Native American Health Traumas Addressed

cross-posted from Indian Country

By Devon G. Peña, Ph.D.

European colonizers destroyed bison populations in North America, creating negative health implications for native peoples.

One of the consequences of the conquest and settlement of North and South America by Europeans was the displacement and destruction of native biological and cultural diversity. The environmental historian Alfred Crosby has called the European invasion of the Americas [sic] a biological conquest and a form of “ecological imperialism.”

No space or native habitat touched by colonialism was spared the effects of this bio-invasion. Indigenous plants and animals were diminished by the violence and displacement associated with the arrival of European colonizers and their biotic baggage. Cattle displaced bison; sheep replaced native deer; wheat displaced maize and amaranth.

Europeans and others benefited from the arrival of the crops of Native America including amaranth, agave, avocado, bean, bell pepper, cashew, cassava, chili, cocoa (for chocolate) corn, guava, peanut, potato, pumpkin, tomato, vanilla, wild rice, and many more.

A demographic catastrophe resulted and native populations declined by 70 to 98 percent. This was caused by genocide through war, enslavement and forced labor, introduced disease (smallpox, measles), and widespread hunger and malnutrition. Many people were worked or starved to death in mines, plantations, and sweatshops.

Historical trauma and native foods

Recently, we have become more aware of the peculiar form of death facing Native peoples as a result of processes that Russel L. Barsch calls ecocide, or death caused by destruction of indigenous ecosystems including the agricultural and food systems of entire cultures and civilizations.

Research demonstrates that access to traditional foods—the nutritional substances a given people co-evolve with over generations of living and adapting to place—is essential to our health. Thus, eating poorly is not a case of persons making “poor personal choices” or engaging in “bad individual behaviors;” it is a matter of systematic discrimination and structural violence when people are denied access to the resources they need to maintain their own indigenous food traditions, cuisines, and diets.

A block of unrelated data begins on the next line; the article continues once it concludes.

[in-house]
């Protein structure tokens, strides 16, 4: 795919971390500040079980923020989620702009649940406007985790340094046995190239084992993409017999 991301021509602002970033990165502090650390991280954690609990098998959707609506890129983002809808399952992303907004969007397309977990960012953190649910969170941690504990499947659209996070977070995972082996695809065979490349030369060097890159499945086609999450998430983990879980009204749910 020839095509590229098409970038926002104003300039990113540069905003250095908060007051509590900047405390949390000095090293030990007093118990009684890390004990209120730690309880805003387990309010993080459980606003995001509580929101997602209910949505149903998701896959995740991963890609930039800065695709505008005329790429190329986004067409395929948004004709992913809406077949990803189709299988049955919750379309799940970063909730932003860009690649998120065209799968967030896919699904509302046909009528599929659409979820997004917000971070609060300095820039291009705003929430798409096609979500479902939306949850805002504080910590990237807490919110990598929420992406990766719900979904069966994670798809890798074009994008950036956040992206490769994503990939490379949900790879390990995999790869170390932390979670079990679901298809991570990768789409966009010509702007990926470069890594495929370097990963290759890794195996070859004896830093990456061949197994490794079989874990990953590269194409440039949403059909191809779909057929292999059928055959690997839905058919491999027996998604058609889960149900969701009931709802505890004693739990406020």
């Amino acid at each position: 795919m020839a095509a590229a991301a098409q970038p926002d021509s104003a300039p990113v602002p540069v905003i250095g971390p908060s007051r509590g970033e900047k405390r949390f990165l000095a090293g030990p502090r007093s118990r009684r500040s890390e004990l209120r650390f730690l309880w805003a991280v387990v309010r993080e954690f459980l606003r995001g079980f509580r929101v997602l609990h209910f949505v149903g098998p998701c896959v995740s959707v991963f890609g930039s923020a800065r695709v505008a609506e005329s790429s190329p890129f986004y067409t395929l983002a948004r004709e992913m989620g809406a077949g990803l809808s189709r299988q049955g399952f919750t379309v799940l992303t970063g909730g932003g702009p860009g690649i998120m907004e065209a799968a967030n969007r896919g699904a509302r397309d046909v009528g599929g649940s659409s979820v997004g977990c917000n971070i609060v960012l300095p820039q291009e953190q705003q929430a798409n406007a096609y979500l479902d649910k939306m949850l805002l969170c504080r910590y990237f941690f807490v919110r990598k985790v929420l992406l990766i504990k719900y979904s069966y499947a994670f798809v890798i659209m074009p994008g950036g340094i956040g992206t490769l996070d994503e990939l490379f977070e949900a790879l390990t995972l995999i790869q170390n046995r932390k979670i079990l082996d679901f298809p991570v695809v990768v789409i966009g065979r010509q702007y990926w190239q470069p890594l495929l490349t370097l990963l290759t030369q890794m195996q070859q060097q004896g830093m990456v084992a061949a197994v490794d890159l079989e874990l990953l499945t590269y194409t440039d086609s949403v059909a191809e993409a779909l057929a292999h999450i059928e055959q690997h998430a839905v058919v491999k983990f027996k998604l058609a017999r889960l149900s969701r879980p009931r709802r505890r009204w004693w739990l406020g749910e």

Barsh and Gary Paul Nabhan, and others have documented the devastating effects of nutritional genocide in their studies of Native Americans in the Pacific Northwest and Southwest. The health effects are still being amplified by institutional racism and colonial domination and the ecological wreckage left in the wake of conquest, enclosure, and domination.

This peculiar form of barely visible structural violence proceeds from the destruction of ecosystems and indigenous farming and heritage cuisines. A principal consequence of this form of ecocide are increased morbidity, reduced life spans, and the greater incidence of chronic conditions related to diseases like heart disease, cancer, and diabetes linked to malnutrition, hunger, and culturally inappropriate non-traditional diets.

Trauma studies emerged after the Nazi Holocaust, but the concept was applied to Native American communities for the first time in the 1980s as a result of the work of Maria Yellow Horse Braveheart and her colleagues. The basic idea involves recognition that “Historical trauma is cumulative emotional and psychological wounding over the lifespan and across generations, emanating from massive group trauma. Native Americans have, for over 500 years, endured physical, emotional, social, and spiritual genocide from European and American colonialist policy.”